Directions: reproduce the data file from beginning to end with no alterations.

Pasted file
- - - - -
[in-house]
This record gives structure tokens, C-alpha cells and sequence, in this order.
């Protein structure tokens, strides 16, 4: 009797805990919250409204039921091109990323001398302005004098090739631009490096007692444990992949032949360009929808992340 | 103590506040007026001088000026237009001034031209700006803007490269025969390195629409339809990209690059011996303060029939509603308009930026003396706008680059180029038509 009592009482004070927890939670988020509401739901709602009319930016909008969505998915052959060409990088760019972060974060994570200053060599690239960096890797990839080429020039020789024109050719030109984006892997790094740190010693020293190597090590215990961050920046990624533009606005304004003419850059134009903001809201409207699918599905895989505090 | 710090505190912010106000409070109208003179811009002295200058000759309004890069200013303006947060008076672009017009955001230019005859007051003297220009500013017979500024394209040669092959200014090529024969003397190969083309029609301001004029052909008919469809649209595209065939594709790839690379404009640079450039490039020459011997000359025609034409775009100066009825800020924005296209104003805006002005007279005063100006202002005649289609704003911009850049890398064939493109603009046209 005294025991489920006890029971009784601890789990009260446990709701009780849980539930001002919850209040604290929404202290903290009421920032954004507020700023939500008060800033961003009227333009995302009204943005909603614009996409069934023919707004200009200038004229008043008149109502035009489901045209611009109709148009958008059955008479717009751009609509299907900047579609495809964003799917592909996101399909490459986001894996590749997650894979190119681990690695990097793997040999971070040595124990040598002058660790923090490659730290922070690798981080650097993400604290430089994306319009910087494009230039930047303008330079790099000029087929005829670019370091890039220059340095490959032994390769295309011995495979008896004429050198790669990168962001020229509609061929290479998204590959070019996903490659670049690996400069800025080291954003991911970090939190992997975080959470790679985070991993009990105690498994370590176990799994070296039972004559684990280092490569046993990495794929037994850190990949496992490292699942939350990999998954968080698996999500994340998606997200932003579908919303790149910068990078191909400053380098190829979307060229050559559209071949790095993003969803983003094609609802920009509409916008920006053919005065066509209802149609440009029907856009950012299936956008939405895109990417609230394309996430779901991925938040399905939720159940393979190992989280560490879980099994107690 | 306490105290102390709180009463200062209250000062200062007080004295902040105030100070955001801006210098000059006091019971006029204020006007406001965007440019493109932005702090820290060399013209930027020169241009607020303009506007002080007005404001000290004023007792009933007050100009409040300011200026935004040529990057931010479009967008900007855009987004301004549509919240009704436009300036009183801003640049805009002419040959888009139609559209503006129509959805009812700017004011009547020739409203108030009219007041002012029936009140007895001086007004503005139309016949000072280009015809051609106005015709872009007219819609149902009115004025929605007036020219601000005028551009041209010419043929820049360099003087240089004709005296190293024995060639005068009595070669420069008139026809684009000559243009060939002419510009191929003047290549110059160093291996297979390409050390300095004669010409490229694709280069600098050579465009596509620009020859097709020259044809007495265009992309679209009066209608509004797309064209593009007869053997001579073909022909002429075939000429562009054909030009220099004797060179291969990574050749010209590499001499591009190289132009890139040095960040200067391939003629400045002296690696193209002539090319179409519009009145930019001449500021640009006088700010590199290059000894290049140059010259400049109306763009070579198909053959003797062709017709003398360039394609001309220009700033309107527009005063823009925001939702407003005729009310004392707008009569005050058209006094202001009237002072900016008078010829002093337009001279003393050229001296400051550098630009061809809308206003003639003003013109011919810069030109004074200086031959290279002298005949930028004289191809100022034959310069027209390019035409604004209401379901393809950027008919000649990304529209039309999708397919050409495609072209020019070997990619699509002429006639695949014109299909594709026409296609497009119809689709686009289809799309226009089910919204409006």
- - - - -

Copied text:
[in-house]
This record gives structure tokens, C-alpha cells and sequence, in this order.
């Protein structure tokens, strides 16, 4: 009797805990919250409204039921091109990323001398302005004098090739631009490096007692444990992949032949360009929808992340 | 103590506040007026001088000026237009001034031209700006803007490269025969390195629409339809990209690059011996303060029939509603308009930026003396706008680059180029038509 009592009482004070927890939670988020509401739901709602009319930016909008969505998915052959060409990088760019972060974060994570200053060599690239960096890797990839080429020039020789024109050719030109984006892997790094740190010693020293190597090590215990961050920046990624533009606005304004003419850059134009903001809201409207699918599905895989505090 | 710090505190912010106000409070109208003179811009002295200058000759309004890069200013303006947060008076672009017009955001230019005859007051003297220009500013017979500024394209040669092959200014090529024969003397190969083309029609301001004029052909008919469809649209595209065939594709790839690379404009640079450039490039020459011997000359025609034409775009100066009825800020924005296209104003805006002005007279005063100006202002005649289609704003911009850049890398064939493109603009046209 005294025991489920006890029971009784601890789990009260446990709701009780849980539930001002919850209040604290929404202290903290009421920032954004507020700023939500008060800033961003009227333009995302009204943005909603614009996409069934023919707004200009200038004229008043008149109502035009489901045209611009109709148009958008059955008479717009751009609509299907900047579609495809964003799917592909996101399909490459986001894996590749997650894979190119681990690695990097793997040999971070040595124990040598002058660790923090490659730290922070690798981080650097993400604290430089994306319009910087494009230039930047303008330079790099000029087929005829670019370091890039220059340095490959032994390769295309011995495979008896004429050198790669990168962001020229509609061929290479998204590959070019996903490659670049690996400069800025080291954003991911970090939190992997975080959470790679985070991993009990105690498994370590176990799994070296039972004559684990280092490569046993990495794929037994850190990949496992490292699942939350990999998954968080698996999500994340998606997200932003579908919303790149910068990078191909400053380098190829979307060229050559559209071949790095993003969803983003094609609802920009509409916008920006053919005065066509209802149609440009029907856009950012299936956008939405895109990417609230394309996430779901991925938040399905939720159940393979190992989280560490879980099994107690 | 306490105290102390709180009463200062209250000062200062007080004295902040105030100070955001801006210098000059006091019971006029204020006007406001965007440019493109932005702090820290060399013209930027020169241009607020303009506007002080007005404001000290004023007792009933007050100009409040300011200026935004040529990057931010479009967008900007855009987004301004549509919240009704436009300036009183801003640049805009002419040959888009139609559209503006129509959805009812700017004011009547020739409203108030009219007041002012029936009140007895001086007004503005139309016949000072280009015809051609106005015709872009007219819609149902009115004025929605007036020219601000005028551009041209010419043929820049360099003087240089004709005296190293024995060639005068009595070669420069008139026809684009000559243009060939002419510009191929003047290549110059160093291996297979390409050390300095004669010409490229694709280069600098050579465009596509620009020859097709020259044809007495265009992309679209009066209608509004797309064209593009007869053997001579073909022909002429075939000429562009054909030009220099004797060179291969990574050749010209590499001499591009190289132009890139040095960040200067391939003629400045002296690696193209002539090319179409519009009145930019001449500021640009006088700010590199290059000894290049140059010259400049109306763009070579198909053959003797062709017709003398360039394609001309220009700033309107527009005063823009925001939702407003005729009310004392707008009569005050058209006094202001009237002072900016008078010829002093337009001279003393050229001296400051550098630009061809809308206003003639003003013109011919810069030109004074200086031959290279002298005949930028004289191809100022034959310069027209390019035409604004209401379901393809950027008919000649990304529209039309999708397919050409495609072209020019070997990619699509002429006639695949014109299909594709026409296609497009119809689709686009289809799309226009089910919204409006």